Shinto (Shrine Shinto)
This is a general term for all the rites and other activities
performed by a local community or a kin community mainly
in a building called Jinja (or a shrine). Together with
the Koshitsu Shinto (Shinto of the Imperial House), this
is considered to form the core of the Shinto tradition.
In February 1946, responding to the issuance of so called
the Shinto Directive by the occupation authorities in the
previous year (1945), the world of Shinto Shrines formed
an organization known as the Association of Shinto Shrines
with an aim to uphold the Japanese cultural tradition. Presently
it includes about eighty thousand shrines throughout Japan.
A long tradition worshipping Kami (the deities), however,
it is not, by itself, a religious institution which is organized
by followers under a particular spiritual leader. Each shrine
has an individual historical background for its establishment.
So, it has no fixed doctrine nor holy scriptures. Although
the Association of Shinto Shrines formed as a unifying body
of these shrines putting its base on reverence for the Grand
Shrine of Ise, it has no standardized fixed doctrine but
just the constitution for the organization which describes
its aim and spirit and the 'General Characteristics of a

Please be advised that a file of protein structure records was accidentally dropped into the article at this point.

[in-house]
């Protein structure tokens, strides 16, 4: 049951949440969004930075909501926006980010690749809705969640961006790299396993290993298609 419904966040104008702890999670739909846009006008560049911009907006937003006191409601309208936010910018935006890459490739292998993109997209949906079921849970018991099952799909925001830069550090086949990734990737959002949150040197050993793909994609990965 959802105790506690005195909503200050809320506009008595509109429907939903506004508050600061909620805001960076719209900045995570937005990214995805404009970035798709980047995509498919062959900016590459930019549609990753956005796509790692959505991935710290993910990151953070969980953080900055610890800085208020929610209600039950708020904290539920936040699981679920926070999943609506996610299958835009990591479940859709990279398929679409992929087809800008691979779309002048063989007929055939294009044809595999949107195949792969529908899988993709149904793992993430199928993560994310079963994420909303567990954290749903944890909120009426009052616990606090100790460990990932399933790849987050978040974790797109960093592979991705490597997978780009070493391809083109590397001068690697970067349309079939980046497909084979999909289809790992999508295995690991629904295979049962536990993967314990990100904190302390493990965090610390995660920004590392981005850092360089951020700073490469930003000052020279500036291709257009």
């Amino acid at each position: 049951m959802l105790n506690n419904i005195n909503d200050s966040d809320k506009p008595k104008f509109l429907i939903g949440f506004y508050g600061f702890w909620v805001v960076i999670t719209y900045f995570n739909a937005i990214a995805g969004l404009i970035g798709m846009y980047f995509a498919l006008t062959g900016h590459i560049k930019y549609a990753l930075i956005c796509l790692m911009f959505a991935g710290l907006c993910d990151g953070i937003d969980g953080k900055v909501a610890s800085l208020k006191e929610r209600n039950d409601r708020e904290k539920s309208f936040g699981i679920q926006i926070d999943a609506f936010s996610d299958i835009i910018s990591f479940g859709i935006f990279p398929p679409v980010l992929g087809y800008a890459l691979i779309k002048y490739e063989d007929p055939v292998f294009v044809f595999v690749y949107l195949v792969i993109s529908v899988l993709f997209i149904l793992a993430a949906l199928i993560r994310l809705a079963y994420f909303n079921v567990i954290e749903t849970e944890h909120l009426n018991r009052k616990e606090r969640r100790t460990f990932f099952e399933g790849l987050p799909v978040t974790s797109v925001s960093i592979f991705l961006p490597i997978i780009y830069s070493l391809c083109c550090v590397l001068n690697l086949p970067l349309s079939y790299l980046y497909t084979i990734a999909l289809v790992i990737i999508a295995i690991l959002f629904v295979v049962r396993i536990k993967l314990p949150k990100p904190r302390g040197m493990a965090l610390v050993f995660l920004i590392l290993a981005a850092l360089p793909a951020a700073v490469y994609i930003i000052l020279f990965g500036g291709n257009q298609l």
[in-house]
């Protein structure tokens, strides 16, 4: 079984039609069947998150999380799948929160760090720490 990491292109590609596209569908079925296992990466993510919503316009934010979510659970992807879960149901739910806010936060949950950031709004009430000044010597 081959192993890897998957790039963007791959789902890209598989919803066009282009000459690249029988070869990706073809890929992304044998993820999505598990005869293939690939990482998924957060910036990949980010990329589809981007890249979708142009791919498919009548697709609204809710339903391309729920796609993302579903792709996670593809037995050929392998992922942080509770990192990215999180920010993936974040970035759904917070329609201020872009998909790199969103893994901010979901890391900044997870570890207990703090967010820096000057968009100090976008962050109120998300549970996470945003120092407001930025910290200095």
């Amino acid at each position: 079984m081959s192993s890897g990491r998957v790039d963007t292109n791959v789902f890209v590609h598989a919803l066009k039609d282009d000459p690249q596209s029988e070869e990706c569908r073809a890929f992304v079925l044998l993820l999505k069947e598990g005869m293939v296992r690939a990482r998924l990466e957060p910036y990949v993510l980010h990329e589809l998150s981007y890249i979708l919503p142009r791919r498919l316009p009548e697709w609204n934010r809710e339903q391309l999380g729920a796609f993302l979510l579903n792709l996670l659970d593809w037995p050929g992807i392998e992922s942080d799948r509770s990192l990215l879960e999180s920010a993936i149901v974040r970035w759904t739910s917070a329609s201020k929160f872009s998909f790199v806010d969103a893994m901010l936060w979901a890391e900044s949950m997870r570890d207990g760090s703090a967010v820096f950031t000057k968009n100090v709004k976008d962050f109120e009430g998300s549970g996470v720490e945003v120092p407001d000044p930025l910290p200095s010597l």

Life lived in Reverence of Kami (the deities)' which describes
the guidance for Shinto followers. The main points of the
latter is as follows:
(1) To be grateful for the blessings of Kami and the benefits
of the ancestors, and to be diligent in the observance of
the Shinto rites, applying oneself to them with sincerity.
brightness, and purity of heart.
(2) To be helpful to others and in the world at large through
deeds of service without thought of rewards, and to seek
the advancement of the world as one whose life mediates
the will of Kami.
(3) To bind oneself with others in harmonious acknowledgment
of the will of the emperor, praying that the country may
flourish and that other peoples too may live in peace and
The expression, "uprightness, righteousness and purity
of heart", was originally used in the Imperial Edict
of Senmyo in the Nara period (724-780). It describes the
royal mind of people towards the emperor and the state."
The will of Kami" expressed in (2)is understood as
a divine mission for the Japanese to realize what Amaterasu
Ohmikami commanded to her grandchild. According to the Japanese
myth, she sent her grandchild to the land of Japan and blessed
him saying "Do thou, my grandchild, proceed thithe
and accept it. Go! and may prosperity attend thy dynasty,
and may it, with Heaven and Earth, endure for ever."